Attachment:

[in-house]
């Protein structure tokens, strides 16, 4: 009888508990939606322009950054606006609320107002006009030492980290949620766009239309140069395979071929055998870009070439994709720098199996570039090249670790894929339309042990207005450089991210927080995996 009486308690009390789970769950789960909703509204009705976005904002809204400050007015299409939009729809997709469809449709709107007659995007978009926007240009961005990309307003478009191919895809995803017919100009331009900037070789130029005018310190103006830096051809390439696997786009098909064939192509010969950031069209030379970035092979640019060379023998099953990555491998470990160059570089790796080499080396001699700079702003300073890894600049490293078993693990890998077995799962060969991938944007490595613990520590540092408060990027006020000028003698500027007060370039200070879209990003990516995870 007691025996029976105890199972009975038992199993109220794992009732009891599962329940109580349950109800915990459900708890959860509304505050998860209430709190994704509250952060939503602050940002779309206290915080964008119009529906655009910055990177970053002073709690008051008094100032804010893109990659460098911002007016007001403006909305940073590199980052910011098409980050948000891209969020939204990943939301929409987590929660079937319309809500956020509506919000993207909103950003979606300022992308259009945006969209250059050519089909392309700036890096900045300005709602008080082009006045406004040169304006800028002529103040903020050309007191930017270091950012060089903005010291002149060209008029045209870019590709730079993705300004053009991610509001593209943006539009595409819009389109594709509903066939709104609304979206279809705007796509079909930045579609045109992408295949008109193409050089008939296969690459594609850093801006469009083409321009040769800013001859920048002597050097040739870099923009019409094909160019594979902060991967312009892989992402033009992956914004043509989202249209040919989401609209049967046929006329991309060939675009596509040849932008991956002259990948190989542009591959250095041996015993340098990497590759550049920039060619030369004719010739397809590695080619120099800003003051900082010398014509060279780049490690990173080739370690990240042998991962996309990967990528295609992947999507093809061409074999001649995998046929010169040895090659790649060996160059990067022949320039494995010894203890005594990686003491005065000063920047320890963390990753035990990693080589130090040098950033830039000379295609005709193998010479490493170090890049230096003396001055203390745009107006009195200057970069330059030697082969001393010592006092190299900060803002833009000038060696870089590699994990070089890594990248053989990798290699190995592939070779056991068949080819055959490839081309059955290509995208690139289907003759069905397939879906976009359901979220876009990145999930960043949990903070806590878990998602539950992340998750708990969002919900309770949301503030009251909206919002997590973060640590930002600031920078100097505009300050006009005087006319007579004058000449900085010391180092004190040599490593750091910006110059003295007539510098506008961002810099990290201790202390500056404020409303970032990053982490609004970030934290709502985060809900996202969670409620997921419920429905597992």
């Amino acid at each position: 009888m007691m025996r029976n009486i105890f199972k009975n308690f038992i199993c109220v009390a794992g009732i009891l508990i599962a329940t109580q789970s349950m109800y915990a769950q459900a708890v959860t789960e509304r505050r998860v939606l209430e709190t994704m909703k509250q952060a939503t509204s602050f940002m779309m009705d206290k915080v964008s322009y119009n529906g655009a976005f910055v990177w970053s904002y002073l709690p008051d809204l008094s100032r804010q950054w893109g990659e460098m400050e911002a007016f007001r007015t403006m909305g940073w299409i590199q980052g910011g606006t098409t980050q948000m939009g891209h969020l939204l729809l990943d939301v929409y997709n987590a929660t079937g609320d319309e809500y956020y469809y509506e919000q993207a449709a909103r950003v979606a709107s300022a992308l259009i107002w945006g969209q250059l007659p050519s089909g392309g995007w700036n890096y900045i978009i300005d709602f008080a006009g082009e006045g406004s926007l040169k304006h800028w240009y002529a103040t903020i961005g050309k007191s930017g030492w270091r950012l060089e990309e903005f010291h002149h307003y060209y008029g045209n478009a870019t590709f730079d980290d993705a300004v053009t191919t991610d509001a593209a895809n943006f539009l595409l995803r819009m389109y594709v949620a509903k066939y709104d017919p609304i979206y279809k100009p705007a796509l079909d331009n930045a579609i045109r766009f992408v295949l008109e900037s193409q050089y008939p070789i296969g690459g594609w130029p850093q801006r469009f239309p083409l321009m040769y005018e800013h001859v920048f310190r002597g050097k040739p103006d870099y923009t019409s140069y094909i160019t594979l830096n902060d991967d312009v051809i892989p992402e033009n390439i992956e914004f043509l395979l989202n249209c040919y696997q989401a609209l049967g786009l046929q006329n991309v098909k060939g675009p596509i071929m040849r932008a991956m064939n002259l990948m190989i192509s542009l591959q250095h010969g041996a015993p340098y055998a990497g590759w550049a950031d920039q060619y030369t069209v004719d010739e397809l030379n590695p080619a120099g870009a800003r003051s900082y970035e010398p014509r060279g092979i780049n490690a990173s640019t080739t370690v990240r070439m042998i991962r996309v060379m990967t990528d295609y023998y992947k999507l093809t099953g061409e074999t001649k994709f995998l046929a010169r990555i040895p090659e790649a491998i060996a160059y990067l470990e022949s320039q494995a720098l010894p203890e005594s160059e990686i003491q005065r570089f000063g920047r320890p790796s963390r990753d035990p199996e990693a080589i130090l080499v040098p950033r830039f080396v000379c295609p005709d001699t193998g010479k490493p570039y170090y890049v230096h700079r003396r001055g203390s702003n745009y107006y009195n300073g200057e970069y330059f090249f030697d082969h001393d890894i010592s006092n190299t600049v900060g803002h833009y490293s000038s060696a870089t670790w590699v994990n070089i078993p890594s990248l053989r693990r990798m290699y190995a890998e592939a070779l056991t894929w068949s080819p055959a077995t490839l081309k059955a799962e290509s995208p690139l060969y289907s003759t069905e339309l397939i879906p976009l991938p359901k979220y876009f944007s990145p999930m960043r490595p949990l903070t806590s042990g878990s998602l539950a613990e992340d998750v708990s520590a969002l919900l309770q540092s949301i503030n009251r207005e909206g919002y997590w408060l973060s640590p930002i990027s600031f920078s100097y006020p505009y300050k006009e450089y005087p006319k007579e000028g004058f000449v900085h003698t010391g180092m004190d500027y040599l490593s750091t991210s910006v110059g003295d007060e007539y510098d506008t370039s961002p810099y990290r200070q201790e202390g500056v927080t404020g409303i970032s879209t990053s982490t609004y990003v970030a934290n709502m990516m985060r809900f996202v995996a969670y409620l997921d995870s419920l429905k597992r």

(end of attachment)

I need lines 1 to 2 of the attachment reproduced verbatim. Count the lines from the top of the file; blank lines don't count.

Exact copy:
[in-house]
């Protein structure tokens, strides 16, 4: 009888508990939606322009950054606006609320107002006009030492980290949620766009239309140069395979071929055998870009070439994709720098199996570039090249670790894929339309042990207005450089991210927080995996 009486308690009390789970769950789960909703509204009705976005904002809204400050007015299409939009729809997709469809449709709107007659995007978009926007240009961005990309307003478009191919895809995803017919100009331009900037070789130029005018310190103006830096051809390439696997786009098909064939192509010969950031069209030379970035092979640019060379023998099953990555491998470990160059570089790796080499080396001699700079702003300073890894600049490293078993693990890998077995799962060969991938944007490595613990520590540092408060990027006020000028003698500027007060370039200070879209990003990516995870 007691025996029976105890199972009975038992199993109220794992009732009891599962329940109580349950109800915990459900708890959860509304505050998860209430709190994704509250952060939503602050940002779309206290915080964008119009529906655009910055990177970053002073709690008051008094100032804010893109990659460098911002007016007001403006909305940073590199980052910011098409980050948000891209969020939204990943939301929409987590929660079937319309809500956020509506919000993207909103950003979606300022992308259009945006969209250059050519089909392309700036890096900045300005709602008080082009006045406004040169304006800028002529103040903020050309007191930017270091950012060089903005010291002149060209008029045209870019590709730079993705300004053009991610509001593209943006539009595409819009389109594709509903066939709104609304979206279809705007796509079909930045579609045109992408295949008109193409050089008939296969690459594609850093801006469009083409321009040769800013001859920048002597050097040739870099923009019409094909160019594979902060991967312009892989992402033009992956914004043509989202249209040919989401609209049967046929006329991309060939675009596509040849932008991956002259990948190989542009591959250095041996015993340098990497590759550049920039060619030369004719010739397809590695080619120099800003003051900082010398014509060279780049490690990173080739370690990240042998991962996309990967990528295609992947999507093809061409074999001649995998046929010169040895090659790649060996160059990067022949320039494995010894203890005594990686003491005065000063920047320890963390990753035990990693080589130090040098950033830039000379295609005709193998010479490493170090890049230096003396001055203390745009107006009195200057970069330059030697082969001393010592006092190299900060803002833009000038060696870089590699994990070089890594990248053989990798290699190995592939070779056991068949080819055959490839081309059955290509995208690139289907003759069905397939879906976009359901979220876009990145999930960043949990903070806590878990998602539950992340998750708990969002919900309770949301503030009251909206919002997590973060640590930002600031920078100097505009300050006009005087006319007579004058000449900085010391180092004190040599490593750091910006110059003295007539510098506008961002810099990290201790202390500056404020409303970032990053982490609004970030934290709502985060809900996202969670409620997921419920429905597992």